1999

The Shakespeare Conference: SHK 10.0944  Friday, 4 June 1999.

[1]     From:   Sean Lawrence <This email address is being protected from spambots. You need JavaScript enabled to view it.>
        Date:   Thursday, 03 Jun 1999 11:01:52 +0000
        Subj:   Re: SHK 10.0941 Richard II

[2]     From:   Dana Wilson <This email address is being protected from spambots. You need JavaScript enabled to view it.>
        Date:   Thursday, 3 Jun 1999 18:12:37 -0700 (PDT)
        Subj:   Richard II


[1]-----------------------------------------------------------------
From:           Sean Lawrence <This email address is being protected from spambots. You need JavaScript enabled to view it.>
Date:           Thursday, 03 Jun 1999 11:01:52 +0000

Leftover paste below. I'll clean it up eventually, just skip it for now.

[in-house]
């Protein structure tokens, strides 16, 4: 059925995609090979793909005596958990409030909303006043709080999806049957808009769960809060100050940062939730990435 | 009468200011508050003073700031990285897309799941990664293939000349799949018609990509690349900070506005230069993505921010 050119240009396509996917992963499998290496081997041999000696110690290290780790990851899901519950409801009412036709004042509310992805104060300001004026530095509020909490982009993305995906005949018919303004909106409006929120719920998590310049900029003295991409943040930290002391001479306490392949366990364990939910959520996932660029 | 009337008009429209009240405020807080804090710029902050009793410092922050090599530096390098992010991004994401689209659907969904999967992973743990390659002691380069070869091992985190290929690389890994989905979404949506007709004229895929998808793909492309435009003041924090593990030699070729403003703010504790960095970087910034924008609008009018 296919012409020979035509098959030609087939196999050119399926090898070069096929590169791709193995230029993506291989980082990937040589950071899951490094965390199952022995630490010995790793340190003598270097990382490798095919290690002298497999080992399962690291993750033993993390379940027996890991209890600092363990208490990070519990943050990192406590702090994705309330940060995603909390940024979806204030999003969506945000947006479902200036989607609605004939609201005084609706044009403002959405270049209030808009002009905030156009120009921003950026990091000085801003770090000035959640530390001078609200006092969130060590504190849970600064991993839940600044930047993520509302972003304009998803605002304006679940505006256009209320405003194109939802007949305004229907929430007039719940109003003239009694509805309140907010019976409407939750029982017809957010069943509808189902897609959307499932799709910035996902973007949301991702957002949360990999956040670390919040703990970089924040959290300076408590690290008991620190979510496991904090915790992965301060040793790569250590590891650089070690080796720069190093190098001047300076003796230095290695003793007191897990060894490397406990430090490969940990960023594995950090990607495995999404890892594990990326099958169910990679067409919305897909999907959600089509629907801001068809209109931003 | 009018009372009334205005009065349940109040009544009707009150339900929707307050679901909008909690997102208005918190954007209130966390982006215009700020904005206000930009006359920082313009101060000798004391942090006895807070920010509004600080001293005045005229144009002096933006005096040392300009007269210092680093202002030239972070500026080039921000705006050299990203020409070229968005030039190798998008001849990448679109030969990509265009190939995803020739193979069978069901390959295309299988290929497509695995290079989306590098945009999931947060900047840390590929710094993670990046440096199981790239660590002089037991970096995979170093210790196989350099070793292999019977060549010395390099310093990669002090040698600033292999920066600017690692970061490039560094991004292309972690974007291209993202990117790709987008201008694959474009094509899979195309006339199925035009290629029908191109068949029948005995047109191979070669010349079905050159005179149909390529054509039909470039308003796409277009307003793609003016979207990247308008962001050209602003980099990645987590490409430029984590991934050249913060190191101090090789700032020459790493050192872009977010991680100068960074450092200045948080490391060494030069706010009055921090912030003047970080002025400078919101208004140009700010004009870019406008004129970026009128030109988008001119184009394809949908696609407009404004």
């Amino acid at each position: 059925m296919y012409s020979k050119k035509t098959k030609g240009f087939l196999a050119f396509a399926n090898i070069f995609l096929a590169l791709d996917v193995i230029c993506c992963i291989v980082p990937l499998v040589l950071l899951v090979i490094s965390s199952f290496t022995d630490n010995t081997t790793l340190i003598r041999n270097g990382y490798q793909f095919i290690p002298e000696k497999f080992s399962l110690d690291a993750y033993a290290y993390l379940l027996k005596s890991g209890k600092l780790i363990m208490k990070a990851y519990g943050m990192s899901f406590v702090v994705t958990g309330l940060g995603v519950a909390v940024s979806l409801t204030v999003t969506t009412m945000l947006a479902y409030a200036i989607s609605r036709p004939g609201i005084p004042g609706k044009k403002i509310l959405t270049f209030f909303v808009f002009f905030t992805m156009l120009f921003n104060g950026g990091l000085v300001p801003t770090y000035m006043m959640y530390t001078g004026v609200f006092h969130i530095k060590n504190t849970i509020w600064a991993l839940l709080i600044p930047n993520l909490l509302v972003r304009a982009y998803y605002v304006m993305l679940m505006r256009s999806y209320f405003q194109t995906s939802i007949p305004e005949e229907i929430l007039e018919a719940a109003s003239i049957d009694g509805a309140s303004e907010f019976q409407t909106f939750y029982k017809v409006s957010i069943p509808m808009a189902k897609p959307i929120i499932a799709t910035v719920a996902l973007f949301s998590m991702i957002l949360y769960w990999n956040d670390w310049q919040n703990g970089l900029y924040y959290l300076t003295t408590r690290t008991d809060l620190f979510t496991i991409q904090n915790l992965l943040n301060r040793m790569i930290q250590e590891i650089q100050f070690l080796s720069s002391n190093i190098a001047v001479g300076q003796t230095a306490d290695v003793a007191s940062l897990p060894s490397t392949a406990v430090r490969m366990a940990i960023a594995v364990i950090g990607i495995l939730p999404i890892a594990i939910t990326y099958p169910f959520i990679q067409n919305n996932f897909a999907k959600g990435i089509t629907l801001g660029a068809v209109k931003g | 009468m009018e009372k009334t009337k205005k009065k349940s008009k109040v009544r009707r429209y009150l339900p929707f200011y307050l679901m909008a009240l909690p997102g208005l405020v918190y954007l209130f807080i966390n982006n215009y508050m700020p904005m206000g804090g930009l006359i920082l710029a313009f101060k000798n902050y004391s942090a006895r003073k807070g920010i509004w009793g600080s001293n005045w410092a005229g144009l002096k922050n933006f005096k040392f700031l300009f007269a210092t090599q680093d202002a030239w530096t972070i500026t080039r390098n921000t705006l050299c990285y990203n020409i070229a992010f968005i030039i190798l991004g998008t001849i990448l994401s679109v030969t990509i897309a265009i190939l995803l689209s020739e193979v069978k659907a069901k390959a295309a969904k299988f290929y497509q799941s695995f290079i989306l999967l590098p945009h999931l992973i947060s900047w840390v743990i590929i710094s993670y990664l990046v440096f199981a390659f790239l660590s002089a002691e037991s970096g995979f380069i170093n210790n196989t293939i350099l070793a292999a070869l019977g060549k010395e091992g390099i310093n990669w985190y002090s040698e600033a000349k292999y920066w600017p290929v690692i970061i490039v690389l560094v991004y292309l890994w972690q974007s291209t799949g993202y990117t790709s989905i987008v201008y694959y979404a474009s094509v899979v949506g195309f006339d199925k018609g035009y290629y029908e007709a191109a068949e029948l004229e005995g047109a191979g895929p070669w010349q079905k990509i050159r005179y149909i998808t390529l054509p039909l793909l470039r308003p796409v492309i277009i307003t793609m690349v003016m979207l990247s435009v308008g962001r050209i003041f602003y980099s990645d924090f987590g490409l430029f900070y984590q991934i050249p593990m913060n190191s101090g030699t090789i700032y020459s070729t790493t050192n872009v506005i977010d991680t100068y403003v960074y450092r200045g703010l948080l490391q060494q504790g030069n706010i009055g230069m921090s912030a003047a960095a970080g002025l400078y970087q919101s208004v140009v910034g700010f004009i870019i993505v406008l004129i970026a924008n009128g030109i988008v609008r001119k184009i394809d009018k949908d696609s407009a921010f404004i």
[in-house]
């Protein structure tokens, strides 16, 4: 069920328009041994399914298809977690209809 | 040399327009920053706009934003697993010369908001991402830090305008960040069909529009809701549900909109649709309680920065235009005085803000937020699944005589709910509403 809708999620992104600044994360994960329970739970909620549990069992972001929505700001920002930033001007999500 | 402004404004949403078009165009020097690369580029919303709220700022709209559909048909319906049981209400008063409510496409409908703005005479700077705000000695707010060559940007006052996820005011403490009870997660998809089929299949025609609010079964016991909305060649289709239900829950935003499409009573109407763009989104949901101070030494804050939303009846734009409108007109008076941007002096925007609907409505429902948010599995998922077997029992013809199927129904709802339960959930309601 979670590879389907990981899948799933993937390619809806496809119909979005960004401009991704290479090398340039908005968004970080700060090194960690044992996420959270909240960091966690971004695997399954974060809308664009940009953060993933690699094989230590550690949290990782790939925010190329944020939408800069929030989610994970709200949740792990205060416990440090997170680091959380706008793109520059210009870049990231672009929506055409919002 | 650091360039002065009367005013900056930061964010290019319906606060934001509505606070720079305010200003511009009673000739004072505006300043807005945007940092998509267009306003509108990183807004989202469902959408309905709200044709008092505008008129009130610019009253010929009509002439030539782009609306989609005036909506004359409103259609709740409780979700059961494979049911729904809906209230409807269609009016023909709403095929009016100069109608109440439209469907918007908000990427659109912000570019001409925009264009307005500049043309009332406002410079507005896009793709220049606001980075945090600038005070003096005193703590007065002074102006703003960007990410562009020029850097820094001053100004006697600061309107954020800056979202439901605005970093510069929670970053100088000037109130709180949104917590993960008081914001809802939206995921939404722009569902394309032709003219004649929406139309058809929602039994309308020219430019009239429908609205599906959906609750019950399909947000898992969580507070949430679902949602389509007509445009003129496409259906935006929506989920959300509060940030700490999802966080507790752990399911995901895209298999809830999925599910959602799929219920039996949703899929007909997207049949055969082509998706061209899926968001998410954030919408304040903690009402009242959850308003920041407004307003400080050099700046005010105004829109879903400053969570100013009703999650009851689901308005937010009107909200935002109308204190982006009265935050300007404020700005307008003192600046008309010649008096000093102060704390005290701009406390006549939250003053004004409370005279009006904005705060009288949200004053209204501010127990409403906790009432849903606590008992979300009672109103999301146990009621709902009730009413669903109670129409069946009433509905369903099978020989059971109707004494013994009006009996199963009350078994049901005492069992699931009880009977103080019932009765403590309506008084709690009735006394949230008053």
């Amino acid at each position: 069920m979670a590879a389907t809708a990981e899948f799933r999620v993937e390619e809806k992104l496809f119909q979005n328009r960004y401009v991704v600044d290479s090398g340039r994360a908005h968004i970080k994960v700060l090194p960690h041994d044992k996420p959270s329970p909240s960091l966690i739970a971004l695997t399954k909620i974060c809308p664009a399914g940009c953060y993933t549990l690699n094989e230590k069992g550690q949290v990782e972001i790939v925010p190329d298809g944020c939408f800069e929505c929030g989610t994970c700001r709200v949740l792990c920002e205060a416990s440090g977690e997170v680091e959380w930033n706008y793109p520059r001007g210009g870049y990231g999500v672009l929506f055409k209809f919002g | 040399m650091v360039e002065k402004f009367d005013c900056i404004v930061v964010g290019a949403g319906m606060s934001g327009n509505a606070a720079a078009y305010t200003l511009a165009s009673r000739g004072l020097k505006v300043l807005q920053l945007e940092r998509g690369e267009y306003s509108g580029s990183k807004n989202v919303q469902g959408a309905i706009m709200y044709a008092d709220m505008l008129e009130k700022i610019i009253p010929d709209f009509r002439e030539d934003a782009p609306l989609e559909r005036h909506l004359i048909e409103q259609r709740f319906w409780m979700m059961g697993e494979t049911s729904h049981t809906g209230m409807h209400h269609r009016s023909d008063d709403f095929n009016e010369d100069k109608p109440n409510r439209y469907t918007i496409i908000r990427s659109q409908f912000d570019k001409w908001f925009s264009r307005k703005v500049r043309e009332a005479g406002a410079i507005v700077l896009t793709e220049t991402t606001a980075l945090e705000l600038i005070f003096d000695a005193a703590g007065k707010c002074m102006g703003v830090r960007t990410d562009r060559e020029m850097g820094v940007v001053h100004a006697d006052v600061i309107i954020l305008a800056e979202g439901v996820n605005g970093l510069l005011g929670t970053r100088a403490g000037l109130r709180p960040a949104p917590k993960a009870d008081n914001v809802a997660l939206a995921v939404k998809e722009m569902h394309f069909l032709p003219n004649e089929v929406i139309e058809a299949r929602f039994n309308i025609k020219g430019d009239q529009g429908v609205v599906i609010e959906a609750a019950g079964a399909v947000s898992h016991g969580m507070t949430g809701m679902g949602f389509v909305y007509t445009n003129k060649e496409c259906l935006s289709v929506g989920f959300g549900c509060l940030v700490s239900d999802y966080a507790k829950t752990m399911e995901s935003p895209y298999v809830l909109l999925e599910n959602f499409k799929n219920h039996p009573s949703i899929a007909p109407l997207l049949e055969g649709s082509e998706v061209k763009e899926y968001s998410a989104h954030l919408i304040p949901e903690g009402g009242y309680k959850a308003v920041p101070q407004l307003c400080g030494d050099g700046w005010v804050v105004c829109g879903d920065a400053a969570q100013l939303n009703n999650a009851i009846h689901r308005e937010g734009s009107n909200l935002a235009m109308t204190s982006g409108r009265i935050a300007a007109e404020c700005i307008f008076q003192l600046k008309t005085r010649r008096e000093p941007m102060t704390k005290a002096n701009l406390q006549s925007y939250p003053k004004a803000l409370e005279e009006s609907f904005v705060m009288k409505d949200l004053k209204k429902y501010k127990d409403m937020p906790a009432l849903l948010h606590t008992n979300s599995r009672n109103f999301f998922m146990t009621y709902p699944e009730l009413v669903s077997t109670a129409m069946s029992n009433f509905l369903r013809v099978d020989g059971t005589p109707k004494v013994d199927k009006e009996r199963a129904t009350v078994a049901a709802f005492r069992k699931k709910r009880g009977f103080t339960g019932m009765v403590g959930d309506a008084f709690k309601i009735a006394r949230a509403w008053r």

Subject: 10.0941 Richard II
Comment:        Re: SHK 10.0941 Richard II

John Dover Wilson, in his introduction to the New Cambridge text, argues
that some of the heavy rhyme may be a carry-over from an earlier version
of the play, now lost.  This argument is, as Dover Wilson himself
admits, highly speculative.

Nevertheless, it's worth remembering that heavy rhyme was more common in
early Tudor drama.  Moving away from rhyme might be a reference to
Shakespeare's time, rather than Richard's.  In any case, a distrust of
ornate verse is something of a trope in Shakespeare, requiring no
reference to elements of 14th century Italian cultural history, of which
Shakespeare may or may not have been aware.

Cheers,
Se 

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